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S&Ds: As healthcare goes digital, it’s vital to protect patient data privacy


04 May 2022


Health & Consumers

The European Commission’s proposal to create the European Health Data Space to further facilitate the digitalisation of healthcare across Europe is a crucial step in the efforts to overcome the health challenges of our time. For example, it will ensure better access to specialist care and quicker help in case of an accident while abroad, underlined the S&Ds in their first reaction to the plan presented today.                                                                                                                           

The proposed legislation aims to help patients by granting them easier access to and more control over their health data, but also facilitates the secondary use of data, such as for research. However, it is vital to protect data privacy, highlighted the Socialists and Democrats. The group will now thoroughly examine whether the Commission’s proposal meets all data protection requirements.

Heléne Fritzon MEP, S&D vice-president responsible for health, said:

“The proposed Common Health Data Space is a very important step towards a European Health Union. The S&Ds have constantly called for the equitable access to healthcare for everyone in the European Union. This new tool will for example facilitate access to specialist care that might not be easily available in all member states.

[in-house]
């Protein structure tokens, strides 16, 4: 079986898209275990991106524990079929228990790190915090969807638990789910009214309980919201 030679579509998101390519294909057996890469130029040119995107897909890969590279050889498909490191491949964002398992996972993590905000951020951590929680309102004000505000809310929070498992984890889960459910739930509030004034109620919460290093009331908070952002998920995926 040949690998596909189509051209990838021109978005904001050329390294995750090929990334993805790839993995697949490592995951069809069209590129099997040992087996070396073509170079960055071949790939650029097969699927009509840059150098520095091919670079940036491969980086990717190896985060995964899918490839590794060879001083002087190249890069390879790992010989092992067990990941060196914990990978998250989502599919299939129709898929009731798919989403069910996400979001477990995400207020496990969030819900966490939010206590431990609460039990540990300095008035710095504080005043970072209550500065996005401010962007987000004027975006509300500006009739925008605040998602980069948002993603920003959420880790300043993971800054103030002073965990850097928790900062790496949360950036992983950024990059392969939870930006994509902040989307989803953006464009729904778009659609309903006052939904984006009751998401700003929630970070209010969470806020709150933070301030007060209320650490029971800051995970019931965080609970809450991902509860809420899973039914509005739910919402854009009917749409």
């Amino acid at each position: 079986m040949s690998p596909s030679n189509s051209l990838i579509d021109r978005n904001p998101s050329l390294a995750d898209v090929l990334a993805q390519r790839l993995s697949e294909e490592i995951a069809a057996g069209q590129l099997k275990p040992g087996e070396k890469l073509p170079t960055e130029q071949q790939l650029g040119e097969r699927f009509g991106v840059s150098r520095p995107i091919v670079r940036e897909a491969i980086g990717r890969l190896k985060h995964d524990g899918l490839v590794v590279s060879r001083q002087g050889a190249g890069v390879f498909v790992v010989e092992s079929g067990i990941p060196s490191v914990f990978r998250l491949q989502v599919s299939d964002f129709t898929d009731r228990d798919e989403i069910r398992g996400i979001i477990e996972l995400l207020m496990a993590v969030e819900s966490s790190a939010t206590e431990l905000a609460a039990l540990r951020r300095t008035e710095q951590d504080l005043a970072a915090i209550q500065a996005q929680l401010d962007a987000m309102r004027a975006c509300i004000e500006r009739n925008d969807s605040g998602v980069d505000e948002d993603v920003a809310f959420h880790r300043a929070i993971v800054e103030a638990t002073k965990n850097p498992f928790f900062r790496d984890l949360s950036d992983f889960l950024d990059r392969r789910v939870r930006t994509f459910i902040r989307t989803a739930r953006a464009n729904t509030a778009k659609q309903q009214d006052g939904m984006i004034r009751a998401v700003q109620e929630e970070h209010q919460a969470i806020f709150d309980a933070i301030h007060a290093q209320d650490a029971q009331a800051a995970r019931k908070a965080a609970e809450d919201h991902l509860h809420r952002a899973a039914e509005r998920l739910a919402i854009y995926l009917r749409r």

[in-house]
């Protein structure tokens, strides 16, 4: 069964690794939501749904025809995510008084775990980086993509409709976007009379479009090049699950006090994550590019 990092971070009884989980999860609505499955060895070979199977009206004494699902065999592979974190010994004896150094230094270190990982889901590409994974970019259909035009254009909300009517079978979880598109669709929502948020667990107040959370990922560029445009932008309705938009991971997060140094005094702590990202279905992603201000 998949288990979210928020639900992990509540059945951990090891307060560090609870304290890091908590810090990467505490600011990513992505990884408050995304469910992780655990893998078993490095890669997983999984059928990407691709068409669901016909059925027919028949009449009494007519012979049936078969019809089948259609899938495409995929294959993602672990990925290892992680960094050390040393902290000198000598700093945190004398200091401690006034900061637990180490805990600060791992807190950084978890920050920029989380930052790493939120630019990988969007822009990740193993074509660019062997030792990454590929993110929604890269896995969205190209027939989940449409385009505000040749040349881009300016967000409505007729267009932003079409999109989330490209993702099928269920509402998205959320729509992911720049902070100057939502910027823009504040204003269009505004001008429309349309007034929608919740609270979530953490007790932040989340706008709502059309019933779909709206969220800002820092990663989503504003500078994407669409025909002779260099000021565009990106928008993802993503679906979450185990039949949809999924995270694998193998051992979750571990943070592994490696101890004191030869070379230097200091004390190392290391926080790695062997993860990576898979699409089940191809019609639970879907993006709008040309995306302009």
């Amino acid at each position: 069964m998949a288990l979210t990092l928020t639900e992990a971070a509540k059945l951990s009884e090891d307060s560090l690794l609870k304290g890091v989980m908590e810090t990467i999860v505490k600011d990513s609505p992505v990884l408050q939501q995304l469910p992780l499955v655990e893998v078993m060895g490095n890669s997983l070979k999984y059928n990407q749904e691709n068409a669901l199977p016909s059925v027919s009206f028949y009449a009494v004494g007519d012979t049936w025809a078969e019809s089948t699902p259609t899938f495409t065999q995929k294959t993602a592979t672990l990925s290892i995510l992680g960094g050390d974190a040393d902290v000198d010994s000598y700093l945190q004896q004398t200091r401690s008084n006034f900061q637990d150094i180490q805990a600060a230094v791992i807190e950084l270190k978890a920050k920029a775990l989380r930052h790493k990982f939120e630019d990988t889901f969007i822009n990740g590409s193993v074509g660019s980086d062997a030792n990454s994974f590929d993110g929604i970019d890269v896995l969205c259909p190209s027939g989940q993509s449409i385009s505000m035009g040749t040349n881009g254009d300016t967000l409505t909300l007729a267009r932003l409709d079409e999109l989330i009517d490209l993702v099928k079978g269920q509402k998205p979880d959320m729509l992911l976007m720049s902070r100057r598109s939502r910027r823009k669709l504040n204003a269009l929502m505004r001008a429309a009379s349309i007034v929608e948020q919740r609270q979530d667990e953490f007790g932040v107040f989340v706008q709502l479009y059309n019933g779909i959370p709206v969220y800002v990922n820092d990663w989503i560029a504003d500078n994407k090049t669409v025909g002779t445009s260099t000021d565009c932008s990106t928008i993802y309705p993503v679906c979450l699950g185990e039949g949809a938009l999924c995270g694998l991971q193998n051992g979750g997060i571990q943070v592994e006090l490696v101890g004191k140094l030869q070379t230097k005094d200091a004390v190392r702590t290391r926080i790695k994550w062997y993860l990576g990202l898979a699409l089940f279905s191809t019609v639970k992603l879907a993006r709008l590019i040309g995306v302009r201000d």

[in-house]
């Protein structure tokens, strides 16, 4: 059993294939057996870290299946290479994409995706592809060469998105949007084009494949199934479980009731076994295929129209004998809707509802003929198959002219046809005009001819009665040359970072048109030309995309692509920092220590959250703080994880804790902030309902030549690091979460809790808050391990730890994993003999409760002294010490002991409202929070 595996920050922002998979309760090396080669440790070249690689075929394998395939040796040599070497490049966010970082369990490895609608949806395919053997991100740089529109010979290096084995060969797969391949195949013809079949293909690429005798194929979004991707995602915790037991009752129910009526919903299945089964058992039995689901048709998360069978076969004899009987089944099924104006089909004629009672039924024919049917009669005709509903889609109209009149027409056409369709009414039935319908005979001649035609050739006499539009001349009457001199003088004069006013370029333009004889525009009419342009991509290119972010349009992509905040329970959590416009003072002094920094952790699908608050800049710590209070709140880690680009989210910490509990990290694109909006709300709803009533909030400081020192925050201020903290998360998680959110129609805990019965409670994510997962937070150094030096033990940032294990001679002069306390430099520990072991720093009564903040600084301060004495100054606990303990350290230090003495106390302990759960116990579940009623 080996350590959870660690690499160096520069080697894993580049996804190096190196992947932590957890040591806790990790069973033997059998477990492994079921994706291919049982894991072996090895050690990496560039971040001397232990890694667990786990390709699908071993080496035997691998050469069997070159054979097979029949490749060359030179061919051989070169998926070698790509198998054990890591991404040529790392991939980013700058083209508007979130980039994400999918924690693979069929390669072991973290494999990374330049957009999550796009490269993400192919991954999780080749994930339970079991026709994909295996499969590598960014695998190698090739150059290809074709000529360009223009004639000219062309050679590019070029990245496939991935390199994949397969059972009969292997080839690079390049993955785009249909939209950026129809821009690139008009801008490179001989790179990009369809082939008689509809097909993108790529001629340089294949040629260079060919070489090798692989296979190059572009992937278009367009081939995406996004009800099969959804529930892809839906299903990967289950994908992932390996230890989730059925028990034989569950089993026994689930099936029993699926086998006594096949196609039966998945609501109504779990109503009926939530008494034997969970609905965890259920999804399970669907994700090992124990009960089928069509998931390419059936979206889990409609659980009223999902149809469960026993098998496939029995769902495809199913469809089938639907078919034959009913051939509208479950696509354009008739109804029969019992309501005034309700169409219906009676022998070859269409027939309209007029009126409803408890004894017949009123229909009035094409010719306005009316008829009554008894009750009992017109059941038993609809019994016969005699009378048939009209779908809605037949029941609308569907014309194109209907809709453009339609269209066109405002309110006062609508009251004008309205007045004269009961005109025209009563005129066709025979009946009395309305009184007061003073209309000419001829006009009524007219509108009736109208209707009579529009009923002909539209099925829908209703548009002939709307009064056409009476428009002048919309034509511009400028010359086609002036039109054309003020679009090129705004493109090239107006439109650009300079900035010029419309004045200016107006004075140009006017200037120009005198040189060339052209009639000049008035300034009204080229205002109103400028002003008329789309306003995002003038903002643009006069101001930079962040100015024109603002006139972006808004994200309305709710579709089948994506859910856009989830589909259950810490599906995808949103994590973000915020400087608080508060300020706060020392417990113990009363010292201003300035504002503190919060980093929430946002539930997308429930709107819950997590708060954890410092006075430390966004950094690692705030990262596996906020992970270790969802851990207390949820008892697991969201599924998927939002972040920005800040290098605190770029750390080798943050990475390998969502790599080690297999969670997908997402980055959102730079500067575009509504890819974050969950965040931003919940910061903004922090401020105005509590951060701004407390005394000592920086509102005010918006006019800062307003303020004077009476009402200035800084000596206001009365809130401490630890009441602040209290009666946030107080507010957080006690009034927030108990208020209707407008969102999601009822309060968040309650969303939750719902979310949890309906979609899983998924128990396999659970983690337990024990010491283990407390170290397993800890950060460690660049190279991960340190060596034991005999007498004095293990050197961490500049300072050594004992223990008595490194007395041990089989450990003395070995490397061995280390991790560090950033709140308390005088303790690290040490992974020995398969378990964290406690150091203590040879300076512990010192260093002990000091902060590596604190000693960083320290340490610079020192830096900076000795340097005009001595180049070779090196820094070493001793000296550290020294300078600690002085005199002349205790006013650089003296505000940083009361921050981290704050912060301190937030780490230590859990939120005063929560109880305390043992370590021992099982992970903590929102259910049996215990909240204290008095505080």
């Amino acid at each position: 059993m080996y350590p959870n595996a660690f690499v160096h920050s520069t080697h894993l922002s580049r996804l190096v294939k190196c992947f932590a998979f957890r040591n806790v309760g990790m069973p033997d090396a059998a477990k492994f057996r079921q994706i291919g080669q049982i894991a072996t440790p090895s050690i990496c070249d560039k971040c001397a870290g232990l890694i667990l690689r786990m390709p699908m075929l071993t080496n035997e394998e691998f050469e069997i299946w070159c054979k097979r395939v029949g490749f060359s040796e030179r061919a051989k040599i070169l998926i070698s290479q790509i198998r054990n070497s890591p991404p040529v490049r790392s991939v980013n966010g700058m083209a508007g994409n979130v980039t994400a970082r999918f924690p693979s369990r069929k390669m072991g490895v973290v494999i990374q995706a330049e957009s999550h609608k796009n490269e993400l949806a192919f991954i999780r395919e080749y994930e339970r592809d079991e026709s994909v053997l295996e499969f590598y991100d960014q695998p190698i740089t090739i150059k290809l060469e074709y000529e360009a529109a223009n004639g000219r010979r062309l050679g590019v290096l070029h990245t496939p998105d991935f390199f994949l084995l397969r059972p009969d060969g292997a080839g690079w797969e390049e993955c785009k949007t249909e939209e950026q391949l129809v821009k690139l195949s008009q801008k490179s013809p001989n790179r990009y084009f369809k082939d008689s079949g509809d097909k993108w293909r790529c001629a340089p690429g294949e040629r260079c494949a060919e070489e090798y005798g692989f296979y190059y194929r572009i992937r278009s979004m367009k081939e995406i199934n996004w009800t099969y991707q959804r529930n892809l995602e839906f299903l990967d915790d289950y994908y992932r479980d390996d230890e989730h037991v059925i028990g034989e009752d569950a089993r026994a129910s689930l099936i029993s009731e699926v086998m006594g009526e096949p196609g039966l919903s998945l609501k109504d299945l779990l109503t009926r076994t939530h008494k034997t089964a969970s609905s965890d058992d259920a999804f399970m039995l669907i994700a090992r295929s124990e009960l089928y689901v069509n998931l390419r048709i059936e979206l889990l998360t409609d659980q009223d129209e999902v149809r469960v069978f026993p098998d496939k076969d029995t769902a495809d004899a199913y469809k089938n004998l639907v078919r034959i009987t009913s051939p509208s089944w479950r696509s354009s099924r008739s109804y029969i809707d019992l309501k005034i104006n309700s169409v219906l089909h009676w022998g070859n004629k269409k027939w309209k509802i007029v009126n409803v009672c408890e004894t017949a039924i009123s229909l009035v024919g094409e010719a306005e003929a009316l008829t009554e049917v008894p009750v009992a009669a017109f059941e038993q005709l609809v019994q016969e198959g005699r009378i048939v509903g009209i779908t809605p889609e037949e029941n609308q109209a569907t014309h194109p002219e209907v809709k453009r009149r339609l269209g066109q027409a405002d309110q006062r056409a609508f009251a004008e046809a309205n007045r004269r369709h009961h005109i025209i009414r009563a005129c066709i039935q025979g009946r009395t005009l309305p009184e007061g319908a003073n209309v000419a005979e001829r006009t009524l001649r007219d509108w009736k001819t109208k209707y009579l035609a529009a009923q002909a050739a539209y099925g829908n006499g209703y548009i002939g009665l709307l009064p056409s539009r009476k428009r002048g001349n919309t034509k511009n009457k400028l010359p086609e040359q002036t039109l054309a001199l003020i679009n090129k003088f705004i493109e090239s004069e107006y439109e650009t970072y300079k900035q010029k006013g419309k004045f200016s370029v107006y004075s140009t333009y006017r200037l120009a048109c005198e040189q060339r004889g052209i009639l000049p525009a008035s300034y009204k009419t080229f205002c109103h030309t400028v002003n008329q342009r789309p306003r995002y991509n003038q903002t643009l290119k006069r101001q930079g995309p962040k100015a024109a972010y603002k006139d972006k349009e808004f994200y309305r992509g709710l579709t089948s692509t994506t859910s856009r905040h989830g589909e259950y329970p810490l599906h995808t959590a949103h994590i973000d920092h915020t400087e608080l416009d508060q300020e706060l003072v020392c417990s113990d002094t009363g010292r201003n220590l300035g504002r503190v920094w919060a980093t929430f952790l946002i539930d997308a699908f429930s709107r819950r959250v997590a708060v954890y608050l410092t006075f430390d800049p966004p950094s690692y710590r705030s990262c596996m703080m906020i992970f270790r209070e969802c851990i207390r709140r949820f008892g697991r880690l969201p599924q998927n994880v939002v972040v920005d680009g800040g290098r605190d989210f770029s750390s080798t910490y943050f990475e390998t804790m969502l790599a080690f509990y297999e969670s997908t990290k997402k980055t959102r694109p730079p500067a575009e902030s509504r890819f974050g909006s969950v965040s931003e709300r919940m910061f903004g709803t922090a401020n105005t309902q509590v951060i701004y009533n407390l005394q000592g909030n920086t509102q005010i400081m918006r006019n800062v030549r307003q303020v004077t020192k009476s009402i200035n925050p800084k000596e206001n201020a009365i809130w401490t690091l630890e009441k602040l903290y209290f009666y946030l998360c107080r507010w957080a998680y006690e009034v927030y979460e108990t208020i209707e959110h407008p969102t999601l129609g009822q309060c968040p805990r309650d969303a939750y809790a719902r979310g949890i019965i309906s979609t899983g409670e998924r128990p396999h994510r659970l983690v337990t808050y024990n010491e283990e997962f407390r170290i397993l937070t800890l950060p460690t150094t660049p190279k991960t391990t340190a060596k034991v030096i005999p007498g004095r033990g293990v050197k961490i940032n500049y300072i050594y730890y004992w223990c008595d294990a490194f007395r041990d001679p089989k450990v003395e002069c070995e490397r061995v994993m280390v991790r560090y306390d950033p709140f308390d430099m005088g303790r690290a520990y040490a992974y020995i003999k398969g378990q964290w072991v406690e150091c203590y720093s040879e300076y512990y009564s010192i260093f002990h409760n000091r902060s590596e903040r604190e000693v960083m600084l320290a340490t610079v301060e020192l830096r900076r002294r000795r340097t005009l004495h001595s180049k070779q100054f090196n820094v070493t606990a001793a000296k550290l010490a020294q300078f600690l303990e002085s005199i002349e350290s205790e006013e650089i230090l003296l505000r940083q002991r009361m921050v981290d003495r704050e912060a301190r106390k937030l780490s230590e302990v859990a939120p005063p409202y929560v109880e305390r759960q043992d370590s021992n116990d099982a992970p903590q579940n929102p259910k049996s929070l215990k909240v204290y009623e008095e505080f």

“Over the past decades we have seen how important eHealth has become in the efforts to increase the access to healthcare, for example with electronic prescriptions and electronic health records. Now we need to use the full potential of these tools to ensure better healthcare for all. However, we need to remain vigilant and ensure data protection as well.”

Tiemo Wölken MEP, S&D coordinator on health issues, said:

“Today, the Commission presented a crucial, forward-looking proposal. We will only be able to overcome major health challenges of our time together - viruses as well as other diseases and health threats do not stop at national borders. The new proposal puts the exchange of data for patient care, as well as for research and development purposes in Europe, on a new footing.

“For patients, this means direct control over their digital health data and a possibility to share it with physicians throughout the European Union. For example, it will be easier to get help quickly in the event of an accident while on vacation.

“Moreover, better data collection and exchange practices bring an enormous potential for the research and development of new drugs and therapies, especially for rare diseases for which there is often not enough data available in individual member states.

“As healthcare goes digital, data protection and data security are of paramount importance. Patients must be able to fully trust the digital exchange of data and highly sensitive personal health data must not end up in the wrong hands. Over the coming weeks, we will examine whether the Commission's proposal meets these high requirements.”